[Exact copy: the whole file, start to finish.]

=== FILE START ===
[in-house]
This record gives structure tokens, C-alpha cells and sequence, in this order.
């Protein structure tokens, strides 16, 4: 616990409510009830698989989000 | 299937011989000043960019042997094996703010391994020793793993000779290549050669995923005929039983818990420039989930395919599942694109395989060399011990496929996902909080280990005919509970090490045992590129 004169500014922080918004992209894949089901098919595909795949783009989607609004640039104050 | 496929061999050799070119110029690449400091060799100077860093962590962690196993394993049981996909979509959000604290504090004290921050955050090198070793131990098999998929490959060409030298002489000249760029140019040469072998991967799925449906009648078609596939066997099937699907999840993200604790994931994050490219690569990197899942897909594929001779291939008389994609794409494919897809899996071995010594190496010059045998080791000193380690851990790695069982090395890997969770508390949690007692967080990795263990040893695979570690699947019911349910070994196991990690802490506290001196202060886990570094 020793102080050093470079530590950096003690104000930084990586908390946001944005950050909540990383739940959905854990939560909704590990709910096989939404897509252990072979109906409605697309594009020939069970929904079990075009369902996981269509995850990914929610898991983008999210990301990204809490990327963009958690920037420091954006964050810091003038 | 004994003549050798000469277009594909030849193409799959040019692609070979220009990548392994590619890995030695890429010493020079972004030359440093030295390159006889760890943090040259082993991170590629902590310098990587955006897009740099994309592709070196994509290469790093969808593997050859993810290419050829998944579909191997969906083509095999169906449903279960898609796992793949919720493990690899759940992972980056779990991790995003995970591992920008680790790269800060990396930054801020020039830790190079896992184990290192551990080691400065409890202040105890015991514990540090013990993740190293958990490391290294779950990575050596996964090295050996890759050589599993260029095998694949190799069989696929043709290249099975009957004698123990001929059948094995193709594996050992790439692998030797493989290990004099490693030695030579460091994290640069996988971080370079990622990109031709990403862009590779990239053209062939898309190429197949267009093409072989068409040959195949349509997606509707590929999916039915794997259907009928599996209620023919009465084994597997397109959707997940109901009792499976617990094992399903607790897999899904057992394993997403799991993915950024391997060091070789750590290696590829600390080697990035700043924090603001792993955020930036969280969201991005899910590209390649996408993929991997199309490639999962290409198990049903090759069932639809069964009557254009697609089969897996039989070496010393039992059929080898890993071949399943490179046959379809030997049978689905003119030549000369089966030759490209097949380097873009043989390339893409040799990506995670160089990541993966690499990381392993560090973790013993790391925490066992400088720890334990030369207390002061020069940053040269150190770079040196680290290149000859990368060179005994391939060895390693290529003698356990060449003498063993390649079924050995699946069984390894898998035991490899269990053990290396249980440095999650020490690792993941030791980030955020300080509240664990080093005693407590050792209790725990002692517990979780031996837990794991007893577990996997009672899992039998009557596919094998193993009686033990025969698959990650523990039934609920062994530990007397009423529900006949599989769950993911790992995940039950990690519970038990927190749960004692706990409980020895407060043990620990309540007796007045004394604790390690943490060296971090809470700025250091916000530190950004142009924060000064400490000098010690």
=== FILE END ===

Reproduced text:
[in-house]
This record gives structure tokens, C-alpha cells and sequence, in this order.
């Protein structure tokens, strides 16, 4: 616990409510009830698989989000 | 299937011989000043960019042997094996703010391994020793793993000779290549050669995923005929039983818990420039989930395919599942694109395989060399011990496929996902909080280990005919509970090490045992590129 004169500014922080918004992209894949089901098919595909795949783009989607609004640039104050 | 496929061999050799070119110029690449400091060799100077860093962590962690196993394993049981996909979509959000604290504090004290921050955050090198070793131990098999998929490959060409030298002489000249760029140019040469072998991967799925449906009648078609596939066997099937699907999840993200604790994931994050490219690569990197899942897909594929001779291939008389994609794409494919897809899996071995010594190496010059045998080791000193380690851990790695069982090395890997969770508390949690007692967080990795263990040893695979570690699947019911349910070994196991990690802490506290001196202060886990570094 020793102080050093470079530590950096003690104000930084990586908390946001944005950050909540990383739940959905854990939560909704590990709910096989939404897509252990072979109906409605697309594009020939069970929904079990075009369902996981269509995850990914929610898991983008999210990301990204809490990327963009958690920037420091954006964050810091003038 | 004994003549050798000469277009594909030849193409799959040019692609070979220009990548392994590619890995030695890429010493020079972004030359440093030295390159006889760890943090040259082993991170590629902590310098990587955006897009740099994309592709070196994509290469790093969808593997050859993810290419050829998944579909191997969906083509095999169906449903279960898609796992793949919720493990690899759940992972980056779990991790995003995970591992920008680790790269800060990396930054801020020039830790190079896992184990290192551990080691400065409890202040105890015991514990540090013990993740190293958990490391290294779950990575050596996964090295050996890759050589599993260029095998694949190799069989696929043709290249099975009957004698123990001929059948094995193709594996050992790439692998030797493989290990004099490693030695030579460091994290640069996988971080370079990622990109031709990403862009590779990239053209062939898309190429197949267009093409072989068409040959195949349509997606509707590929999916039915794997259907009928599996209620023919009465084994597997397109959707997940109901009792499976617990094992399903607790897999899904057992394993997403799991993915950024391997060091070789750590290696590829600390080697990035700043924090603001792993955020930036969280969201991005899910590209390649996408993929991997199309490639999962290409198990049903090759069932639809069964009557254009697609089969897996039989070496010393039992059929080898890993071949399943490179046959379809030997049978689905003119030549000369089966030759490209097949380097873009043989390339893409040799990506995670160089990541993966690499990381392993560090973790013993790391925490066992400088720890334990030369207390002061020069940053040269150190770079040196680290290149000859990368060179005994391939060895390693290529003698356990060449003498063993390649079924050995699946069984390894898998035991490899269990053990290396249980440095999650020490690792993941030791980030955020300080509240664990080093005693407590050792209790725990002692517990979780031996837990794991007893577990996997009672899992039998009557596919094998193993009686033990025969698959990650523990039934609920062994530990007397009423529900006949599989769950993911790992995940039950990690519970038990927190749960004692706990409980020895407060043990620990309540007796007045004394604790390690943490060296971090809470700025250091916000530190950004142009924060000064400490000098010690």